Complex Made Simple

Top CEO 2019 – Bahrain’s Growth Dynamics

Bahrain is positioning itself to become the region's FinTech hub.

Dr. Jarmo Kotilaine, Chief Economist Bahrain Economic Development Board, said that Bahrain is a diverse economy, with the largest sector, still very narrowly, being the oil and gas sector H.E. Shaikh Khaled Bin Humood Al Khalifa, CEO of the Bahrain Tourism and Exhibitions Authority, said that in terms of the tourism sector and its contribution to the economy, the number one obstacle was knowledge "We are seeing a shift now, or a diversification from [Bahrain] being only a financial services hub, into a touristic hub, and also a technology hub" -Jassim Alseddiqi, CEO of the Abu Dhabi Financial Group (ADFG)

Bahrain has a $90 per barrel breakeven oil price, so the country is moving forward with serious economic diversification plans among which to become the Fintech hub of the region.

The economy of Bahrain has particular strength in the financial services and technology sectors and related industries and benefits from a central Gulf location as a gateway to $1.5 trn GCC market, low cost of operations, and a talented workforce.

To tackle all this diversification, Dubai-headquartered multi-dimensional media firm Mediaquest organized the Top CEO Conference and Awards in Bahrain for its fifth edition on April 11, 2019, at Al Areen Palace and Spa, where business leaders and more than 30 expert speakers from across the region and the world, will gather to discuss various topics weaved around the central theme of “Growth in a Volatile Future”.

Where is tourism in this picture

The non-oil economy expanded 2.4% yoy in Q3 2018, led by the construction sector which saw spending increase by 16.3% yoy, Real estate and business activities increase by 3.2% and manufacturing by 3.8%.

But tourism figures heavily in this equation.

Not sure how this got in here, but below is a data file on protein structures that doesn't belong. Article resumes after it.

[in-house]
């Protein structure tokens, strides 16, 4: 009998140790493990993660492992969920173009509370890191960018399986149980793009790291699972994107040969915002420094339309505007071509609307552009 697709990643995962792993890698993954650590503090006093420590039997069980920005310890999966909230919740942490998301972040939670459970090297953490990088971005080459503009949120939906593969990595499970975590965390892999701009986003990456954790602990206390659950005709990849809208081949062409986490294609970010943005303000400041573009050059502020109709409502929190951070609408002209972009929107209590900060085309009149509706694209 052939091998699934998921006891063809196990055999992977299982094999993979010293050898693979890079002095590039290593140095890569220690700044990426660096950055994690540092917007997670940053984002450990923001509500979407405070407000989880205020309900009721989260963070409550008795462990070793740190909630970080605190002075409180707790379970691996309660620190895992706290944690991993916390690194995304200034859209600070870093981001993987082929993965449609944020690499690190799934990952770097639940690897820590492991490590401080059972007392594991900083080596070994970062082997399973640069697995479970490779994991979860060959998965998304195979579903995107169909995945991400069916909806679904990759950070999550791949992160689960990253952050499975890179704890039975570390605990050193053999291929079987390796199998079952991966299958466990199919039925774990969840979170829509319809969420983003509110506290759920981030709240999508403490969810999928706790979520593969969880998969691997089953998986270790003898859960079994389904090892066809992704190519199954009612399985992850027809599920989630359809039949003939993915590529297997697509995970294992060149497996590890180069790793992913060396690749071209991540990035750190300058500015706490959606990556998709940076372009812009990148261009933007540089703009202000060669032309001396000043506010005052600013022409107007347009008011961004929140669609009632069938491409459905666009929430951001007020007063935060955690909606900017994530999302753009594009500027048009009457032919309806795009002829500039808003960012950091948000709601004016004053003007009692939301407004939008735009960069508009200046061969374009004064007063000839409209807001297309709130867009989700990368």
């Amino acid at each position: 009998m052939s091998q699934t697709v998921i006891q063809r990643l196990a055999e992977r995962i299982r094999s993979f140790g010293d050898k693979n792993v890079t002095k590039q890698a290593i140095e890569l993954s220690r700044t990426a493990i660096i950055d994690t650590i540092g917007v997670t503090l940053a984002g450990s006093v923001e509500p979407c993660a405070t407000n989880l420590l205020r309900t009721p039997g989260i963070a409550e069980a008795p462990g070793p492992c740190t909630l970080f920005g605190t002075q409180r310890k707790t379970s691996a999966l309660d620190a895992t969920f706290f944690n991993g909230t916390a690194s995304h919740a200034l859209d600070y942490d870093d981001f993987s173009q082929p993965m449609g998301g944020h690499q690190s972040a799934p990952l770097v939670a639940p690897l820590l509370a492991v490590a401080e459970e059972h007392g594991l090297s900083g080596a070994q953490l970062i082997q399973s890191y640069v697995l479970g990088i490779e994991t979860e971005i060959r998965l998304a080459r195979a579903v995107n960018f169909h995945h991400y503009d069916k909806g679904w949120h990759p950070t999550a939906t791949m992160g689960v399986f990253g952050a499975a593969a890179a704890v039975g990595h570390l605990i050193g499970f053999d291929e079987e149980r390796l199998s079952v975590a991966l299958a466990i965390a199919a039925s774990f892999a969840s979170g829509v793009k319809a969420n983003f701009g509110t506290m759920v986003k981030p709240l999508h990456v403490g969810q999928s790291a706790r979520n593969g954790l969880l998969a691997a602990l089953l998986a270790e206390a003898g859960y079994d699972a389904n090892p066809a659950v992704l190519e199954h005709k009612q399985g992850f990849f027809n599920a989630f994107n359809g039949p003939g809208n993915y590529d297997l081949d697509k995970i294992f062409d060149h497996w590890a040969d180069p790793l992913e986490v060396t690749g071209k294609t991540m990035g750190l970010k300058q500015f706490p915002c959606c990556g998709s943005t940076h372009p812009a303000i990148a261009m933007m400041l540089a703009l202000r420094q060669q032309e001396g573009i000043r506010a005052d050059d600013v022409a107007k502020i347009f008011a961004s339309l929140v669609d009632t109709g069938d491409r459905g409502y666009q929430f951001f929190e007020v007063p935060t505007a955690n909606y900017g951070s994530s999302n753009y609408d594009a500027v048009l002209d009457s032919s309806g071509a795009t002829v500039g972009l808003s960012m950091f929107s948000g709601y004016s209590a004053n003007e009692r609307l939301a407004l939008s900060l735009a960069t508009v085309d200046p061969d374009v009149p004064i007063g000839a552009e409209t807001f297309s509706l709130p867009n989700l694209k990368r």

H.E. Shaikh Khaled Bin Humood Al Khalifa, CEO of the Bahrain Tourism and Exhibitions Authority, said during a session entitled ‘Bahrain’s Growth Dynamics’ that in terms of the tourism sector and its contribution to the economy, the number one obstacle was knowledge.

“We didn't have enough information in terms of how much the daily average expenditure of tourism was. Data was not available and in order to plan the future we had to know where we stand.”

“Up to 40 full-time employees actually do daily surveys, whether it's on the causeway or the airport, or the seaport or tourism destinations, in order to understand who is a tourist who is not, and based on that data, we were able to build our strategy.”

In the past 40 years, Bahrain launched seven international offices around the globe, including Saudi Arabia, Kuwait, India, Germany, France, and Russia. Today, there are more than 68 tour operators in London alone from a handful in the near past.

“We sold 9800 packages through our offices, contributing 5.2 million Bahraini dinars ($13.8 million) to the economy just through the London office,” he said. “Another chartered flights program with Russia from last April brought  around 7800 Russians for another BD 5.2 million."

In 2018, Tourism contributed 6.5% to the Bahraini GDP.

How is Bahrain economically?

Many years ago, the challenge was, what is the opportunity in Bahrain? How big is the opportunity? And since then it’s been about how able is it able quantify and identify the challenges, and how to find the most efficient strategies to bring in that extra revenue?

Mustafa Alrawi, Assistant Editor-in-Chief, The National, Abu Dhabi (left) and Dr. Jarmo Kotilaine, Chief Economist, Bahrain Economic Development Board (right)

Dr. Jarmo Kotilaine: Chief Economist Bahrain Economic Development Board, said that looking at the structure of the economy today, Bahrain is a diverse economy, with the largest sector, still very narrowly, the oil and gas sector.

“But that is now less than 18% of the real GDP of this kingdom. So we're in an interesting situation where in fact, developing the oil sector further has become part of the diversification strategy,” Kotilaine said.